In January, I met with my counterparts from across the world at the annual meeting of Arctic museums in Washington, DC. It was a whirlwind 36 hours that was at once enlightening, productive, interesting and inspiring.
As directors leading major museums, this meeting is one of the few opportunities to look beyond our hectic daily responsibilities—administration, fundraising and problem-solving—to take a global look at our work. We focussed on how museums can take concrete action to contribute more to global knowledge and dialogue about the changing Arctic environment.
It helped that the meeting coincided with the Arctic Matters event of the National Academy of Sciences, and the Smithsonian’s Arctic Crashes symposium. Both of these provided a real flavour for the latest research and approaches to communicating Arctic research to experts and the public.
We also confirmed our agenda for the 2016 annual meeting of the Arctic Natural History Museum Alliance, taking place March 13 to 15 during the Arctic Science Summit Week in Fairbanks, Alaska. Our alliance will focus on raising the profile of our respective research programs during this week, and at other Arctic research forums.
We will also focus on digitizing and making our collections more accessible. With more governments committed to open data, we now have a window of opportunity to share our collections data through portals with an Arctic focus. These include the University of the Arctic’s ArcticPortal, the Global Biodiversity Information Facility (GBIF) and the Encyclopedia of Life.
Finally, we will ensure the conservation of Arctic species will have a presence at the September 2016 World Congress in Hawaii of the International Union for the Conservation of Nature.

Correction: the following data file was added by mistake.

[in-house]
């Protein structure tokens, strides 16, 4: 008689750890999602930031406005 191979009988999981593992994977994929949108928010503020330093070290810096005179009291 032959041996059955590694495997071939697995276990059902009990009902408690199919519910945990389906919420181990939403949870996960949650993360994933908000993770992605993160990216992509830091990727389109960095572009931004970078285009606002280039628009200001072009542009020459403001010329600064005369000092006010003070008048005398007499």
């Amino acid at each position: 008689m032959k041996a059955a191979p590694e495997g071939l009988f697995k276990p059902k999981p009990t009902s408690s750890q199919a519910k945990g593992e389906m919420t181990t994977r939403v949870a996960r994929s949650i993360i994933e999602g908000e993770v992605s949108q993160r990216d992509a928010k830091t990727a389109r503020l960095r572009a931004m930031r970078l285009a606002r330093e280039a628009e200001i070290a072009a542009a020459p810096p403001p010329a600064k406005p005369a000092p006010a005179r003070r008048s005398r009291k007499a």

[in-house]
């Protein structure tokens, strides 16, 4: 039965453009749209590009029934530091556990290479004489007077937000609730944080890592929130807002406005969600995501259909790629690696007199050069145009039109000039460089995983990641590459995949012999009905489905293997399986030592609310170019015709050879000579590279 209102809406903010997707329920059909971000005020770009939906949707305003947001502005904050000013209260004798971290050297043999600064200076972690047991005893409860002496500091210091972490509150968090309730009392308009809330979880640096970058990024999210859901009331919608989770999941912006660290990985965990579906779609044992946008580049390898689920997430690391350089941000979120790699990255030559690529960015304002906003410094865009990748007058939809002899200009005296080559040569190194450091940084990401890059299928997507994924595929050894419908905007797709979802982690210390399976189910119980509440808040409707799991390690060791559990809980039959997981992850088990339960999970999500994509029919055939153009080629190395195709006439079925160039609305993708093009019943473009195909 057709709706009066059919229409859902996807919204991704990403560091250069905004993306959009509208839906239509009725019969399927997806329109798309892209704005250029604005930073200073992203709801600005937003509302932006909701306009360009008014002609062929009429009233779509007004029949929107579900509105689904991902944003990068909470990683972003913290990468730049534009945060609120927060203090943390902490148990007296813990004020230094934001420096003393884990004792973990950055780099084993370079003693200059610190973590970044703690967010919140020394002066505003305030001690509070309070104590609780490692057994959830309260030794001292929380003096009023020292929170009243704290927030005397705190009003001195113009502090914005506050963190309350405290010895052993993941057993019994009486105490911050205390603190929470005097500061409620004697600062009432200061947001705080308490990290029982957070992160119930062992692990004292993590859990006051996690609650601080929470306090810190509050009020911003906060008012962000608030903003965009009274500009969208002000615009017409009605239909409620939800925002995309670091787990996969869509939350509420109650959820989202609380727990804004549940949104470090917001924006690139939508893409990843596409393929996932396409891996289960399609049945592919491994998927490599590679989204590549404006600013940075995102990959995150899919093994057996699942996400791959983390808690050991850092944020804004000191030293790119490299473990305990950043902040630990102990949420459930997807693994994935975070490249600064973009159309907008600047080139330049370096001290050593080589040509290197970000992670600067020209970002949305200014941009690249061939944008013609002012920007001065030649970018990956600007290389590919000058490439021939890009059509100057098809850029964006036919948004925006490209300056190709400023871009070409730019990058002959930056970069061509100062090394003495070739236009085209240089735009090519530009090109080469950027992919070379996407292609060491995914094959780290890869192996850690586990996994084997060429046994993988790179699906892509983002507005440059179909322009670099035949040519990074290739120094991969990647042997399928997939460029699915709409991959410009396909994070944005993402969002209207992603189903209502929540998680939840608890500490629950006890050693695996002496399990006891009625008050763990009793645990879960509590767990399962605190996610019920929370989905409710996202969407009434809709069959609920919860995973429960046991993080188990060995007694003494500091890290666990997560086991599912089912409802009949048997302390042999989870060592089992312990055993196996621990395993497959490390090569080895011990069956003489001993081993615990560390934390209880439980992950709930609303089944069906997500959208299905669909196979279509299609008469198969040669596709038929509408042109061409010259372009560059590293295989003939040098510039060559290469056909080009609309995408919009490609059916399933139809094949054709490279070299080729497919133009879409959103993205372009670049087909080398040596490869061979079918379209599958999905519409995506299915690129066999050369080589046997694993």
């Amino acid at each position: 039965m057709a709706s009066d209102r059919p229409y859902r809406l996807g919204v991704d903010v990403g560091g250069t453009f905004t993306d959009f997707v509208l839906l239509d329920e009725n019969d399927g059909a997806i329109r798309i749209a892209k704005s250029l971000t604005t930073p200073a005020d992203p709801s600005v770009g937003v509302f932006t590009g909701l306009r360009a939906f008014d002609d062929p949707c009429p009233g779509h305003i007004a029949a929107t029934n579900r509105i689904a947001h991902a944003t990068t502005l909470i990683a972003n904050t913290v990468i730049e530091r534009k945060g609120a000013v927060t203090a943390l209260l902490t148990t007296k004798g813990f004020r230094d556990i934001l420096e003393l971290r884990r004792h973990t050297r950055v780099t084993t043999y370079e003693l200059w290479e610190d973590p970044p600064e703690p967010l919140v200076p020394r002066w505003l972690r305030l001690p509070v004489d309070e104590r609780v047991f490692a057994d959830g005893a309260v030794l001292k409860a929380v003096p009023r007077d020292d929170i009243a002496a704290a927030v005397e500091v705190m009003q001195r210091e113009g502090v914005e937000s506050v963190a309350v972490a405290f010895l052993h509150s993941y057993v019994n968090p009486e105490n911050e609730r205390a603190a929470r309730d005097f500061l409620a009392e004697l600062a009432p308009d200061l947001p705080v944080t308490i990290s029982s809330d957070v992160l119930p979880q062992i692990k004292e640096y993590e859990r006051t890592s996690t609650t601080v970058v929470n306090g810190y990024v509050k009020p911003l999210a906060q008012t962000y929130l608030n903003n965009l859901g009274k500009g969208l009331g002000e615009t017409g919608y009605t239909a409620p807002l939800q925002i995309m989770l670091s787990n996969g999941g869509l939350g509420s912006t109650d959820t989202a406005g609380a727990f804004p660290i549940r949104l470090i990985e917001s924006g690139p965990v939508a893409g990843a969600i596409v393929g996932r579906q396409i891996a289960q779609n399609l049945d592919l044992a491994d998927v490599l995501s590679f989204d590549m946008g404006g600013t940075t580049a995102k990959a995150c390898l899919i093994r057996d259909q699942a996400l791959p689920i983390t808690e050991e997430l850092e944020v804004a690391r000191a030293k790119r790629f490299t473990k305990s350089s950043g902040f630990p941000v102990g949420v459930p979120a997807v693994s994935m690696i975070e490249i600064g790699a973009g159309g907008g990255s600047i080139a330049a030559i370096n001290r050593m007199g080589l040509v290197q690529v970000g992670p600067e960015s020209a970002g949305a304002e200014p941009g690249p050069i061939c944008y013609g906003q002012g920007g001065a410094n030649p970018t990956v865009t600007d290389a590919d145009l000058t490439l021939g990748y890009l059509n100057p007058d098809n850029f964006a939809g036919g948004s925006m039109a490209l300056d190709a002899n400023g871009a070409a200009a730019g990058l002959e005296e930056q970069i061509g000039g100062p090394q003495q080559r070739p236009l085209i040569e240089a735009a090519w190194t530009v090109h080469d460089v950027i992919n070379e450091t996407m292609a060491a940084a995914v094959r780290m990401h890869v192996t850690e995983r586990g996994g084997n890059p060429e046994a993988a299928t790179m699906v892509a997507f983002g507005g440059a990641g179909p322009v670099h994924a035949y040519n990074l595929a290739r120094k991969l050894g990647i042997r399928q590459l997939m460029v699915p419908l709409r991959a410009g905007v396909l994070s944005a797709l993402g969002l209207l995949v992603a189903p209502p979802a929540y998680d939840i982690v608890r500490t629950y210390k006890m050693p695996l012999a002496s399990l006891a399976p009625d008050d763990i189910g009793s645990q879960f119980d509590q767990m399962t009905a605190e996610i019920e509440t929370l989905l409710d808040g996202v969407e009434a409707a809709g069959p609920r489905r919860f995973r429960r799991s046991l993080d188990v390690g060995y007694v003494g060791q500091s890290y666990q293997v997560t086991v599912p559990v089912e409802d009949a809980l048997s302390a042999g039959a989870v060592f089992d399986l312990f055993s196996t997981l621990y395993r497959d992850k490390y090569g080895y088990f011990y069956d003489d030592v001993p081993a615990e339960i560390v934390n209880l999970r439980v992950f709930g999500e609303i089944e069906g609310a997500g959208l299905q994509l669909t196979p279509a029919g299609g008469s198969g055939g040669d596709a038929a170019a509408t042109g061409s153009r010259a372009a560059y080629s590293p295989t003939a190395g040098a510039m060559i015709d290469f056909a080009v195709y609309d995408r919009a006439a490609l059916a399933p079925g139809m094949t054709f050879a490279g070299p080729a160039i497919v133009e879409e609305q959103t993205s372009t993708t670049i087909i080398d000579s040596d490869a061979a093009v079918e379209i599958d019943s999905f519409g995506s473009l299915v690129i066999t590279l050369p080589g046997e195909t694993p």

So, a lot was accomplished. But after spending 36 hours with my director colleagues from the Swedish Natural History Museum and the Smithsonian Natural History Museum I realized a few things:
- Natural history museums really are saving the world. Through evidence, knowledge and inspiration, we making a difference every day, and I am proud to be part of that.
- Natural history museums collect the evidence of our natural world (our collections of specimens) and have done so for hundreds of years.
- Natural history museums are a source of knowledge derived from the scientific study of that evidence.
- And, ultimately, we are a source of inspiration. Inspiration to explore, to connect with, and to discover the natural world around us, all in the hope that we inspire understanding, respect and value for nature.
It sounds like a simple three-pronged approach. Simple you say? Actually…as I have found throughout my career, it becomes simple once you focus on what matters.
What matters is that understanding our natural world and how to live in balance with it matters now and in the future. That is what natural history museums do – through scientific evidence, knowledge and inspiration. How we collect the evidence depends on the types of collections we hold and study. The knowledge we create and share depends on the research expertise we have and we build over time. The way we inspire the many audiences we reach also varies by subject, location, size of space, funding, partners and governance structure.
As I look at the year ahead, and the ongoing work of the Canadian Museum of Nature scientists, I am confident that we will continue to inform global climate and biodiversity talks, and to galvanize communities to help all of us to truly be citizens working for a better natural future.